ALBURY police who investigated one of their own for drug trafficking had acted with integrity in difficult circumstances, a senior officer said yesterday.
It was the first time a colleague of decorated ex-detective Matthew Marshall had spoken publicly since his arrest on October 10 last year.
Marshall, 42, of Thurgoona, was sentenced on Monday to 18 months’ jail.
His solicitor has lodged a severity appeal and he was bailed to appear at District Court at a later date.
Acting Superintendent David Cottee said the sentencing marked the end of a difficult period for police.
“It’s been an unfortunate chapter to have had a man who was one of our colleagues charged with such serious matters and we view this sentencing as an end to that chapter,” Supt Cottee said.
Detectives in Albury’s drug unit netted Marshall as part of an ongoing investigation into trafficking on the Border.
Code-named Operation Roder, the investigation resulted in 10 people being charged for offences related to the operation of a large-scale trafficking ring.
Supt Cottee said the prosecution of Marshall showed police would not tolerate “corrupt activity”.
“It reinforces the integrity of the police who are working on those matters,” he said.
“Clearly, if you are going to become involved in the supply of drugs there is every chance the activity will be detected and investigated.”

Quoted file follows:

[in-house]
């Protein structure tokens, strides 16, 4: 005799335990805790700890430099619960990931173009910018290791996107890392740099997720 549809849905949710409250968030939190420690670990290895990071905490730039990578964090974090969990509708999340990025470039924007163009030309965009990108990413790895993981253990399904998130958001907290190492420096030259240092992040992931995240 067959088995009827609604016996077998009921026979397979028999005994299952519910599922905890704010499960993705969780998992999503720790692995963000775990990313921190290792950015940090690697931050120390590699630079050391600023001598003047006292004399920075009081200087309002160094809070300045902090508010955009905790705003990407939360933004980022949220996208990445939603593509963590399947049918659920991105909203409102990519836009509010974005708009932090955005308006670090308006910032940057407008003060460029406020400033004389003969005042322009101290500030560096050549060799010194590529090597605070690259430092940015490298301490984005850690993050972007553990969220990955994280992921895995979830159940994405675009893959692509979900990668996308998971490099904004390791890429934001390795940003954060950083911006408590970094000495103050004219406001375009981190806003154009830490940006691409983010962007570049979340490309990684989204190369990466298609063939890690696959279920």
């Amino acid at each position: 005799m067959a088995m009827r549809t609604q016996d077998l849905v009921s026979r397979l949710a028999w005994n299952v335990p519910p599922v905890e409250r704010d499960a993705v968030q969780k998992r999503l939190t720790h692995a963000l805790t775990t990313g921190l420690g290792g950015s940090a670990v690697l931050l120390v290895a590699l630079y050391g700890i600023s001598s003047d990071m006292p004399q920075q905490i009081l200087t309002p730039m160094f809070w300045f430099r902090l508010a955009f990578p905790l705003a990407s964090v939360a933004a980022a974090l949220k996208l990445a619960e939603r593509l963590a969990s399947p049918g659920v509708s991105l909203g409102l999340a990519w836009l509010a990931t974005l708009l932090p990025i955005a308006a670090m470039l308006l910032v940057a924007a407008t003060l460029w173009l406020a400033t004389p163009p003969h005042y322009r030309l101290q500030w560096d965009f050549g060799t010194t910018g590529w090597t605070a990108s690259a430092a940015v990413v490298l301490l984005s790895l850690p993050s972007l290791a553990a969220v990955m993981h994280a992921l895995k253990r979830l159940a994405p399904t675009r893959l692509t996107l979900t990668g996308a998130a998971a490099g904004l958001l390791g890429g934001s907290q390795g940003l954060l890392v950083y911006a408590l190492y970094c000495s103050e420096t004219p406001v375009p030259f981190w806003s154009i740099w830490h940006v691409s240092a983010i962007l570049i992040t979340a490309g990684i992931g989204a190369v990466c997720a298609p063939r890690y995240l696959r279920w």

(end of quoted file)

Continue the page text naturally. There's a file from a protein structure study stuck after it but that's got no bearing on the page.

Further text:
He said Marshall’s involvement was a shock and a disappointment.
“It’s a rarity, but it goes to show that drugs can touch anyone and that their addictive nature will impede proper judgment,” he said.
During Marshall’s sentencing, magistrate Tony Murray questioned a personal reference offered by Marshall’s wife, an Albury police officer.
Supt Cottee said the matter had been referred to him by Mr Murray.
“We can’t go into much detail ... we will deal with it in terms of our own proceedings,” he said.
Supt Cottee said Marshall’s wife, Kaija, serving as a general duties officer while the investigation into her husband was under way was a factor police “had to take into account”.
“Again, it shows the integrity of the police who were acting in relation to the investigation, that the investigation was at no time compromised,” Supt Cottee said.
“She was equally shocked and disappointed.”
Marshall, who was medically discharged in March last year, had been suffering post traumatic stress.
Supt Cottee said peer support officers were available at Albury for all serving officers, who may also be required to undergo periodic psychological assessment depending upon the unit they were assigned to.
But, he said, some officers can “slip through” the net and he urged police not to self-medicate.
“Drugs of addiction are a crime and we will continue to police that crime but they need to have faith and understand their condition has a medical element that requires treatment if addicted,” he said.
“I understand Mr Marshall has embarked on that process and I wish him well.”